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The True Home of All

02 Aug

One of the mistakes most often made by those who say they care about Cuba is what could be defined as taking the part for the whole. A kind of geographical and ideological synecdoche, which makes them assume, when they use the term “Cuba,” that they understand it correctly.

Too often I have heard something like, “I am a friend of Cuba,” on the part of many foreigners whose ideological positions, almost always on the left, bring them to the island in tight solidarity groups which they believe will allow them to know our reality.

I say they believe, and not idly: they believe they know it from their air-conditioned buses, taking pictures of Cubans who spend hours on the roads, scorched by the merciless sun, trying to travel from one place to another. They believe they know our reality staying in camps designed to sell them on the idea that they are haphazard, the same as any native might inhabit, when in fact their facilities and comforts are ensured with mathematical precision.

And they never tire of repeating, these pink-cheeked gentlemen, that they are “friends of Cuba.”

I must admit that the feeling that these naïfs inspire in me varies between pity and resentment. Pity because the blinders on their eyes prevents them from seeing that they are a part of a skillfully staged choreography; resentment because thanks to their excited reports of the marvels they have seen, they support, from abroad, a system they neither live in nor suffer.

How are they friends of Cuba? It is a question worth asking. First we must clarify if, in their own minds, Cuba is all of our Island, or if it is just the portion of paradise that the Government dictates they may learn about. If they are referring to the Cuba they perceive from their Transtur buses, always so shiny and nice looking, or that of the old people who sleep on station floors in hopes of getting some kind of transport.

But the oddest thing is when we actually put this question to them – Why do you call yourselves friends of Cuba? Or, What do you mean when you refer to Cuba? – their answers speak of ideological struggles, and thus, we understand something: these people with their cottony minds have robbed us of our country and have given it to those who govern us.

Of course it’s not too hard to understand the genesis of this mistake. A country that projects internationally an image of strict unanimity, that year after year elects the same Party leaders, that accepts what its mass media says with hardly a murmur (in public), must concede that for uninformed brains, Cuba is a single concept of rum, tobacco, mulatas, and Socialism or Death.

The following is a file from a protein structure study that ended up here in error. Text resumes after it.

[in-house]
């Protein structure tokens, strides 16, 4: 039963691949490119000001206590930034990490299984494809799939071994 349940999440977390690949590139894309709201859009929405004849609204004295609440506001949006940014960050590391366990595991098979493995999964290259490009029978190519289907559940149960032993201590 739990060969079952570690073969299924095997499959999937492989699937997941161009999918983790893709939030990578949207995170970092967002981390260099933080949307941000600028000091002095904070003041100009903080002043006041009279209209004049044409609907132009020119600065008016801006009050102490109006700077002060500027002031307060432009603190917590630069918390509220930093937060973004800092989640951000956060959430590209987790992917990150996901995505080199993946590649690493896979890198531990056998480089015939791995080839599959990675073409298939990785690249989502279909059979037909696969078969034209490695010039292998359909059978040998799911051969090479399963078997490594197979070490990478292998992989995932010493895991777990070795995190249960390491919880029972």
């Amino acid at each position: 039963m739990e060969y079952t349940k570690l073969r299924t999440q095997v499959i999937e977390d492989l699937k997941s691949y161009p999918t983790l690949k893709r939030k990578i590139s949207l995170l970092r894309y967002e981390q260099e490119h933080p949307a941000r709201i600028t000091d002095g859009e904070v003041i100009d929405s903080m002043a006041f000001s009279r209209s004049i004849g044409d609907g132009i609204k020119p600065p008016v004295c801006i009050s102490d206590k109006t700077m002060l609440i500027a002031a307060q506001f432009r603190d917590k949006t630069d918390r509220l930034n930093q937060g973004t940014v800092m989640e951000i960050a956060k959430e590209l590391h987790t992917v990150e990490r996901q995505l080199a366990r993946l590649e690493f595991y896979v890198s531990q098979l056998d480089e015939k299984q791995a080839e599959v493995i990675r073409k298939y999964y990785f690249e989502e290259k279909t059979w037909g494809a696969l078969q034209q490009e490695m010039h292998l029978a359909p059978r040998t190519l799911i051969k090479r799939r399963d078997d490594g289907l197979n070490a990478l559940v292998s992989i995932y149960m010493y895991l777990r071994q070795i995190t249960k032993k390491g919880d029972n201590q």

It is precisely for that reason, however, that I find the position of much of my compatriots illogical. Those who know better, those who have suffered to a greater or lesser extent.

A friend I admire recently posted a comment on this blog. It can still be read under La Felicidad del Corredor de Fondo. This friend now lives abroad, and on analyzing the conditions of my firing from the radio station, said, “It got a little out of hand (referring to me). We shouldn’t air our dirty laundry in public; we shouldn’t speak ill of our own home.”

That is to say: if one doesn’t agree with the way my country is governed, if one doesn’t accept the anemic freedoms they allow Cubans, and if one fights the hatred that emanates from the powers-that-be toward those who exercise their right to dissent, this is speaking ill of our own home.

I wonder what divine or earthly plan gave our leaders the ownership of this beautiful Island, such that those who don’t share their point of view are treated like those who speak ill of their own home. My home is my parents and friends. My home is Cubans of good heart, honest, smiling. My home is this beautiful country with its angry sun and its young, impetuous in their love. I also think it is the home of all of us. But under no concept can I identify The Battle of Ideas as my home, or the efforts of a few men to manage the whole country as if it were their private plantation.

In 1988, before a packed square in Santiago de Cuba, an Archbishop who, in the aftermath, many began to call, “His Excellency,” said a few works that still have a painful effect. His name is Pedro Meurice. Before Pope John Paul II summarized it in an electrifying way, brave and precise, what I could not say any better:

I see a growing number of Cubans who have confused the Fatherland with a party; the Nation with an historical process we have seen in recent decades, and culture with an ideology.

 
 

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